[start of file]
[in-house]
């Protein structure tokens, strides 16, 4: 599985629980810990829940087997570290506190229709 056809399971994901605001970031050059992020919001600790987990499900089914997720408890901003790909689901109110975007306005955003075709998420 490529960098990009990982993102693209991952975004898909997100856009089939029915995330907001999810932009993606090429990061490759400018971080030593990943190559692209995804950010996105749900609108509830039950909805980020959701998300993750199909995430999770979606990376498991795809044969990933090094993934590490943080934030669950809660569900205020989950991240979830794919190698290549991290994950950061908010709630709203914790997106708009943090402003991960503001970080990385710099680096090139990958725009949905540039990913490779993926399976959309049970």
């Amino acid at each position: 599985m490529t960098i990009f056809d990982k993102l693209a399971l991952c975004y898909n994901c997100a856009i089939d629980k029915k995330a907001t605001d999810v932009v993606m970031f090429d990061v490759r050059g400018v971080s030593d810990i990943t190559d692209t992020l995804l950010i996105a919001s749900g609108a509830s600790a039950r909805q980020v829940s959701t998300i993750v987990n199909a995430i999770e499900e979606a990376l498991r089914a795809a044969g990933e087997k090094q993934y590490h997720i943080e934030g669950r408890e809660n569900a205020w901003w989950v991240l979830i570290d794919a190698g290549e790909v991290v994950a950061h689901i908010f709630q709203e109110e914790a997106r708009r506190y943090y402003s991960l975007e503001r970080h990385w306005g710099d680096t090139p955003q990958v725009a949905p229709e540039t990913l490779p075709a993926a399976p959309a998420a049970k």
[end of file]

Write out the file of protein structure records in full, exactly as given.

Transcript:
[in-house]
């Protein structure tokens, strides 16, 4: 599985629980810990829940087997570290506190229709 056809399971994901605001970031050059992020919001600790987990499900089914997720408890901003790909689901109110975007306005955003075709998420 490529960098990009990982993102693209991952975004898909997100856009089939029915995330907001999810932009993606090429990061490759400018971080030593990943190559692209995804950010996105749900609108509830039950909805980020959701998300993750199909995430999770979606990376498991795809044969990933090094993934590490943080934030669950809660569900205020989950991240979830794919190698290549991290994950950061908010709630709203914790997106708009943090402003991960503001970080990385710099680096090139990958725009949905540039990913490779993926399976959309049970």
């Amino acid at each position: 599985m490529t960098i990009f056809d990982k993102l693209a399971l991952c975004y898909n994901c997100a856009i089939d629980k029915k995330a907001t605001d999810v932009v993606m970031f090429d990061v490759r050059g400018v971080s030593d810990i990943t190559d692209t992020l995804l950010i996105a919001s749900g609108a509830s600790a039950r909805q980020v829940s959701t998300i993750v987990n199909a995430i999770e499900e979606a990376l498991r089914a795809a044969g990933e087997k090094q993934y590490h997720i943080e934030g669950r408890e809660n569900a205020w901003w989950v991240l979830i570290d794919a190698g290549e790909v991290v994950a950061h689901i908010f709630q709203e109110e914790a997106r708009r506190y943090y402003s991960l975007e503001r970080h990385w306005g710099d680096t090139p955003q990958v725009a949905p229709e540039t990913l490779p075709a993926a399976p959309a998420a049970k």